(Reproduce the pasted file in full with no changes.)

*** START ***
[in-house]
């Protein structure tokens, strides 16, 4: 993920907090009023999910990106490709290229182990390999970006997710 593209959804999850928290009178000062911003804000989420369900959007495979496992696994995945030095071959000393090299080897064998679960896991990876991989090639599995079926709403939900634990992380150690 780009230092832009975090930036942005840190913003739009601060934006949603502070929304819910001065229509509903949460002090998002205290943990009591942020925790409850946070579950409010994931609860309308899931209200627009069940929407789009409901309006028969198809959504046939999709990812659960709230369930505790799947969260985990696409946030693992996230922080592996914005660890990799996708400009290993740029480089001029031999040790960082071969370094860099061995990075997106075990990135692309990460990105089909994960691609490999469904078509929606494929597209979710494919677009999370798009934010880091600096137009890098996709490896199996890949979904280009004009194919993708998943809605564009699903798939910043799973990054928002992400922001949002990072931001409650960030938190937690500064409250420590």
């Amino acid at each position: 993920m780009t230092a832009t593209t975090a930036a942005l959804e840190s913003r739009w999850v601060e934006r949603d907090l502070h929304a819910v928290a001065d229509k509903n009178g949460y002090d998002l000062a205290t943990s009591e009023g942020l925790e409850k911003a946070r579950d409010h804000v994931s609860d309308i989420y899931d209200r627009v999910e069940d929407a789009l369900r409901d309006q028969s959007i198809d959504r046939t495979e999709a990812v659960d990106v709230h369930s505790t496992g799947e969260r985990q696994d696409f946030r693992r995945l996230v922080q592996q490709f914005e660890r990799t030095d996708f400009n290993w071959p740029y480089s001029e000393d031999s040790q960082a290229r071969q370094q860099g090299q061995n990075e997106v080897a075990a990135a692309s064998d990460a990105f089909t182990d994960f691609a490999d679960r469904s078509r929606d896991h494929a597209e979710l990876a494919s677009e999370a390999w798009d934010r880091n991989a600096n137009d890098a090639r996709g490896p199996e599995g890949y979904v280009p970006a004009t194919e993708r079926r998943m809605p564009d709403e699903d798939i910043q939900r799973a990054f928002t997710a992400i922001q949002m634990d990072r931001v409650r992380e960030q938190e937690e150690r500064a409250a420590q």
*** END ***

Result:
[in-house]
């Protein structure tokens, strides 16, 4: 993920907090009023999910990106490709290229182990390999970006997710 593209959804999850928290009178000062911003804000989420369900959007495979496992696994995945030095071959000393090299080897064998679960896991990876991989090639599995079926709403939900634990992380150690 780009230092832009975090930036942005840190913003739009601060934006949603502070929304819910001065229509509903949460002090998002205290943990009591942020925790409850946070579950409010994931609860309308899931209200627009069940929407789009409901309006028969198809959504046939999709990812659960709230369930505790799947969260985990696409946030693992996230922080592996914005660890990799996708400009290993740029480089001029031999040790960082071969370094860099061995990075997106075990990135692309990460990105089909994960691609490999469904078509929606494929597209979710494919677009999370798009934010880091600096137009890098996709490896199996890949979904280009004009194919993708998943809605564009699903798939910043799973990054928002992400922001949002990072931001409650960030938190937690500064409250420590």
């Amino acid at each position: 993920m780009t230092a832009t593209t975090a930036a942005l959804e840190s913003r739009w999850v601060e934006r949603d907090l502070h929304a819910v928290a001065d229509k509903n009178g949460y002090d998002l000062a205290t943990s009591e009023g942020l925790e409850k911003a946070r579950d409010h804000v994931s609860d309308i989420y899931d209200r627009v999910e069940d929407a789009l369900r409901d309006q028969s959007i198809d959504r046939t495979e999709a990812v659960d990106v709230h369930s505790t496992g799947e969260r985990q696994d696409f946030r693992r995945l996230v922080q592996q490709f914005e660890r990799t030095d996708f400009n290993w071959p740029y480089s001029e000393d031999s040790q960082a290229r071969q370094q860099g090299q061995n990075e997106v080897a075990a990135a692309s064998d990460a990105f089909t182990d994960f691609a490999d679960r469904s078509r929606d896991h494929a597209e979710l990876a494919s677009e999370a390999w798009d934010r880091n991989a600096n137009d890098a090639r996709g490896p199996e599995g890949y979904v280009p970006a004009t194919e993708r079926r998943m809605p564009d709403e699903d798939i910043q939900r799973a990054f928002t997710a992400i922001q949002m634990d990072r931001v409650r992380e960030q938190e937690e150690r500064a409250a420590q």